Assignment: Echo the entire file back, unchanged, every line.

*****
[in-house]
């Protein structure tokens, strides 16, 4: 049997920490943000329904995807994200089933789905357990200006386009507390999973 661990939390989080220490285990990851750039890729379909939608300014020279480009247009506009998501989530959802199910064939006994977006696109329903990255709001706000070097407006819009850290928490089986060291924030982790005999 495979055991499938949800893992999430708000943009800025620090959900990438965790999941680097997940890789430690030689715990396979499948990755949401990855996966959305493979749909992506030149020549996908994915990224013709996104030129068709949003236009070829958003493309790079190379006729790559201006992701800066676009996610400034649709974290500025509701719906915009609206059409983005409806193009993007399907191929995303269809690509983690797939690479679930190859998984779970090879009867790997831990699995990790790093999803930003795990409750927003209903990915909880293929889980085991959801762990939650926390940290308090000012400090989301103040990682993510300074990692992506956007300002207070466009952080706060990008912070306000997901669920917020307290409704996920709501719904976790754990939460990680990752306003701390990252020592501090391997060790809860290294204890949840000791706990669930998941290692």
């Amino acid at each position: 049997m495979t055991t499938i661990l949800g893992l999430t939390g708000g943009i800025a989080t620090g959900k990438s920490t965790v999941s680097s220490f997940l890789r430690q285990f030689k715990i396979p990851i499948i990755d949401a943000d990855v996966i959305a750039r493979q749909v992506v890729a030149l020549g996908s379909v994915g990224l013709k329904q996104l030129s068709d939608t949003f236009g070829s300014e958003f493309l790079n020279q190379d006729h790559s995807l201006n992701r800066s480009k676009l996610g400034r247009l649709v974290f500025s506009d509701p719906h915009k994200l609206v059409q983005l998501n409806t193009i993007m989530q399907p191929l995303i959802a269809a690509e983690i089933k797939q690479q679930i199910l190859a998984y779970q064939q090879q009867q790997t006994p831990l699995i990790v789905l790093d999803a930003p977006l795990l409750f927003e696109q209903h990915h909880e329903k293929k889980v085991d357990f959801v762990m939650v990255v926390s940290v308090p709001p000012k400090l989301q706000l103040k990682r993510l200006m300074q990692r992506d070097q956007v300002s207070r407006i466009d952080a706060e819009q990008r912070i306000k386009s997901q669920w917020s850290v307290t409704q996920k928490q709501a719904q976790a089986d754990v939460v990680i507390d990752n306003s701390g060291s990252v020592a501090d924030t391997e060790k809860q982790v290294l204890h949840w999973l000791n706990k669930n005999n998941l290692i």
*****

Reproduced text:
[in-house]
């Protein structure tokens, strides 16, 4: 049997920490943000329904995807994200089933789905357990200006386009507390999973 661990939390989080220490285990990851750039890729379909939608300014020279480009247009506009998501989530959802199910064939006994977006696109329903990255709001706000070097407006819009850290928490089986060291924030982790005999 495979055991499938949800893992999430708000943009800025620090959900990438965790999941680097997940890789430690030689715990396979499948990755949401990855996966959305493979749909992506030149020549996908994915990224013709996104030129068709949003236009070829958003493309790079190379006729790559201006992701800066676009996610400034649709974290500025509701719906915009609206059409983005409806193009993007399907191929995303269809690509983690797939690479679930190859998984779970090879009867790997831990699995990790790093999803930003795990409750927003209903990915909880293929889980085991959801762990939650926390940290308090000012400090989301103040990682993510300074990692992506956007300002207070466009952080706060990008912070306000997901669920917020307290409704996920709501719904976790754990939460990680990752306003701390990252020592501090391997060790809860290294204890949840000791706990669930998941290692």
């Amino acid at each position: 049997m495979t055991t499938i661990l949800g893992l999430t939390g708000g943009i800025a989080t620090g959900k990438s920490t965790v999941s680097s220490f997940l890789r430690q285990f030689k715990i396979p990851i499948i990755d949401a943000d990855v996966i959305a750039r493979q749909v992506v890729a030149l020549g996908s379909v994915g990224l013709k329904q996104l030129s068709d939608t949003f236009g070829s300014e958003f493309l790079n020279q190379d006729h790559s995807l201006n992701r800066s480009k676009l996610g400034r247009l649709v974290f500025s506009d509701p719906h915009k994200l609206v059409q983005l998501n409806t193009i993007m989530q399907p191929l995303i959802a269809a690509e983690i089933k797939q690479q679930i199910l190859a998984y779970q064939q090879q009867q790997t006994p831990l699995i990790v789905l790093d999803a930003p977006l795990l409750f927003e696109q209903h990915h909880e329903k293929k889980v085991d357990f959801v762990m939650v990255v926390s940290v308090p709001p000012k400090l989301q706000l103040k990682r993510l200006m300074q990692r992506d070097q956007v300002s207070r407006i466009d952080a706060e819009q990008r912070i306000k386009s997901q669920w917020s850290v307290t409704q996920k928490q709501a719904q976790a089986d754990v939460v990680i507390d990752n306003s701390g060291s990252v020592a501090d924030t391997e060790k809860q982790v290294l204890h949840w999973l000791n706990k669930n005999n998941l290692i």